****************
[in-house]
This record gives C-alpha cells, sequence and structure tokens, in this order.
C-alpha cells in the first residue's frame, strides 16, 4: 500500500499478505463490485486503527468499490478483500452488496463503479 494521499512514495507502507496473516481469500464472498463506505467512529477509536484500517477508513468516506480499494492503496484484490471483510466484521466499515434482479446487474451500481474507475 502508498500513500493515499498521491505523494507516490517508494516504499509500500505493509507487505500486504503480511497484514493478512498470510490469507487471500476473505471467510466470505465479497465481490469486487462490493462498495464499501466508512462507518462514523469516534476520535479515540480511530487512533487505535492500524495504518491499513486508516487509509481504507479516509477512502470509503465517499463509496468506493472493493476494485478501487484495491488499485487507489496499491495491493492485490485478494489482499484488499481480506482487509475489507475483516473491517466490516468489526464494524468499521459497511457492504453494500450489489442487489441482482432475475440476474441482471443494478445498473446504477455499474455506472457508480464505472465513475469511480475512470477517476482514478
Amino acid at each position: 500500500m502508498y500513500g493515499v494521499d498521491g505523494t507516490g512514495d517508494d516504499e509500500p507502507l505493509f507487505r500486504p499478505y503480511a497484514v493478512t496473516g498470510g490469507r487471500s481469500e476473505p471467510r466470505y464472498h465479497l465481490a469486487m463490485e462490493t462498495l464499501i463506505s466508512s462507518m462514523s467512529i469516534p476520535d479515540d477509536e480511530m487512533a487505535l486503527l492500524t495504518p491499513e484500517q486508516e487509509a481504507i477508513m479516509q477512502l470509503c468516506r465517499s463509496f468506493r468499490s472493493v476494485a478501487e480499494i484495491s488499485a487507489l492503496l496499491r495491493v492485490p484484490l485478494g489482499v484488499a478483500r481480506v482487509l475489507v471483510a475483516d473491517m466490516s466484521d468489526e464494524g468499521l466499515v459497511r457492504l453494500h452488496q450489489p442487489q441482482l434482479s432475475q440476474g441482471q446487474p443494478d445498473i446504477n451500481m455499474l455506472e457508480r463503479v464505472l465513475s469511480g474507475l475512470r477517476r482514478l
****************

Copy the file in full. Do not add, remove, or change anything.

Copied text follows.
[in-house]
This record gives C-alpha cells, sequence and structure tokens, in this order.
C-alpha cells in the first residue's frame, strides 16, 4: 500500500499478505463490485486503527468499490478483500452488496463503479 494521499512514495507502507496473516481469500464472498463506505467512529477509536484500517477508513468516506480499494492503496484484490471483510466484521466499515434482479446487474451500481474507475 502508498500513500493515499498521491505523494507516490517508494516504499509500500505493509507487505500486504503480511497484514493478512498470510490469507487471500476473505471467510466470505465479497465481490469486487462490493462498495464499501466508512462507518462514523469516534476520535479515540480511530487512533487505535492500524495504518491499513486508516487509509481504507479516509477512502470509503465517499463509496468506493472493493476494485478501487484495491488499485487507489496499491495491493492485490485478494489482499484488499481480506482487509475489507475483516473491517466490516468489526464494524468499521459497511457492504453494500450489489442487489441482482432475475440476474441482471443494478445498473446504477455499474455506472457508480464505472465513475469511480475512470477517476482514478
Amino acid at each position: 500500500m502508498y500513500g493515499v494521499d498521491g505523494t507516490g512514495d517508494d516504499e509500500p507502507l505493509f507487505r500486504p499478505y503480511a497484514v493478512t496473516g498470510g490469507r487471500s481469500e476473505p471467510r466470505y464472498h465479497l465481490a469486487m463490485e462490493t462498495l464499501i463506505s466508512s462507518m462514523s467512529i469516534p476520535d479515540d477509536e480511530m487512533a487505535l486503527l492500524t495504518p491499513e484500517q486508516e487509509a481504507i477508513m479516509q477512502l470509503c468516506r465517499s463509496f468506493r468499490s472493493v476494485a478501487e480499494i484495491s488499485a487507489l492503496l496499491r495491493v492485490p484484490l485478494g489482499v484488499a478483500r481480506v482487509l475489507v471483510a475483516d473491517m466490516s466484521d468489526e464494524g468499521l466499515v459497511r457492504l453494500h452488496q450489489p442487489q441482482l434482479s432475475q440476474g441482471q446487474p443494478d445498473i446504477n451500481m455499474l455506472e457508480r463503479v464505472l465513475s469511480g474507475l475512470r477517476r482514478l